Memory Magic: Reading Comprehension

Memory Magic: Reading Comprehension

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Memory Magic

Dave Farrow is a Canadian who appears in the Guinness Book of World Records for having the greatest memory. As a student, Dave had a learning disability called dyslexia. Despite his struggles with subjects like reading and writing, Dave found ways to improve his memory in order to do well in school. In 2008, he set a world record by memorizing the order of 59 decks of playing cards in two days. How did his brain store all of this information? According to Dave, anybody’s brain can do it, but it helps to understand how memory works.

Your brain is constantly taking in information through your senses. The information enters your sensory memory, which has the capacity to hold lots of information, but only for a few seconds. If you ignore the information, your brain will discard it. However, if you pay attention to it, the information goes into your short-term memory. This is why learning to pay attention is an important first step to improving your ability to recall what you learn.

To help the brain focus, Dave recommends breaking big tasks down into smaller ones. He sets a timer and works as hard as he can for short periods of time until the timer alarm sounds. Then he takes a small break. This keeps his focus strong.

Your short-term memory can only hold information from 15 seconds to a few minutes. In addition, short-term memory can only hold about seven things at one time. Memory champions like Dave have to hold long lists of information in their short-term memory at one time. To do this, they rely on different tricks.

One trick is to look at the first letter of every word you want to memorize. Then, create your own word, phrase or sentence using all of those letters. This is called an acronym. For example, if you want to remember all the colours in a rainbow, try remembering the name Roy G. Biv. Each letter in this fictional name matches the first letter of a colour: red, orange, yellow, green, blue, indigo, and violet. When you want to remember the colours of a rainbow, just think of Roy G. Biv and you will have an easier time.

Another trick is to organize information into chunks. For example, when you try to remember a telephone number, your brain usually remembers it in chunks. You remember the area code as one chunk, the next three numbers as a chunk, and the last four numbers as a chunk. This way, your brain only has to remember three things instead of ten. This works for words as well as numbers. Imagine that you wish to improve your vocabulary. Whenever you learn a new word, study words that share the same meaning. This way, you learn several new words at the same time and you only need to memorize one definition. Such words are called synonyms. For example, synonyms for the word big are huge, enormous, gigantic, large and massive.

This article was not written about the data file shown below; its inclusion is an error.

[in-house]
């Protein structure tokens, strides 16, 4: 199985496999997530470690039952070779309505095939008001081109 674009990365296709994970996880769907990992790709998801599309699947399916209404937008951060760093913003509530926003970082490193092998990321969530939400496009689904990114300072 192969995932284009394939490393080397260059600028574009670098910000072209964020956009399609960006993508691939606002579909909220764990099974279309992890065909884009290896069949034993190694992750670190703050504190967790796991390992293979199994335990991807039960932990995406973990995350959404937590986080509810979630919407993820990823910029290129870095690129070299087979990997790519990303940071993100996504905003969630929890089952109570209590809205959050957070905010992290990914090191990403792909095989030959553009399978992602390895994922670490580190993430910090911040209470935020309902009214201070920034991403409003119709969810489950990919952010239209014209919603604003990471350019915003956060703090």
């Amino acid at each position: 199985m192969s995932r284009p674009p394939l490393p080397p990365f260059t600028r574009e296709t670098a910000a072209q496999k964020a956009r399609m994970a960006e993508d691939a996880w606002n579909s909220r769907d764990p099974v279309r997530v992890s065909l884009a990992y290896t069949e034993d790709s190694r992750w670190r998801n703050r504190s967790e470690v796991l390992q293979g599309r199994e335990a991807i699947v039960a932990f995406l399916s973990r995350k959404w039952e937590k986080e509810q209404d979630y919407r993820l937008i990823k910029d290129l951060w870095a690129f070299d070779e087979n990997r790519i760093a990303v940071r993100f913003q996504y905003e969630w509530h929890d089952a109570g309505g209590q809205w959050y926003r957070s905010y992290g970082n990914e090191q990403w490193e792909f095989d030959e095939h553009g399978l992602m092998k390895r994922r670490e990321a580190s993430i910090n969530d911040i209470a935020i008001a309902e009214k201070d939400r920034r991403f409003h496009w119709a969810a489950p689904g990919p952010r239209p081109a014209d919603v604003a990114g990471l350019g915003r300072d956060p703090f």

A third memory trick is to use visualization. Say you wanted to memorize how people developed from wormlike creatures into human beings. First, create a picture in your mind for each stage (picture a worm, a fish, a monkey and a human). Then think of a path you regularly walk along. For example, you might normally walk from the path outside your home, into your house and into the kitchen. Finally, imagine each picture in a place along that path. For instance, in the garden you might see a worm. There might be a garbage can in the garden. You can imagine that the garbage can is full of rainwater and inside you can see a fish. When you enter the house you might see a bedroom door. You can imagine a monkey is jumping on the bed. Then you might see a member of your family, a human, cooking dinner. Visualize that path a few times and you’ll have the information memorized. Visualization works because the brain remembers images well, and the wackier an image is, the easier it is to remember.

If you don’t keep using the information, your brain throws it away. If you keep reviewing the information, it will go into your long-term memory. The more you practice recalling the information, the better you will be at remembering it. Try these tips the next time you need to remember a phone number, a new word or something for school.

Story by Shantel Ivits at BC Open Textbooks
Adapted under Creative Commons license
Adaptations and exercises by Richard Carrington, English Language Centre
Audio version performed by Cam Culham, English Language Centre
Public Domain images from WPClipart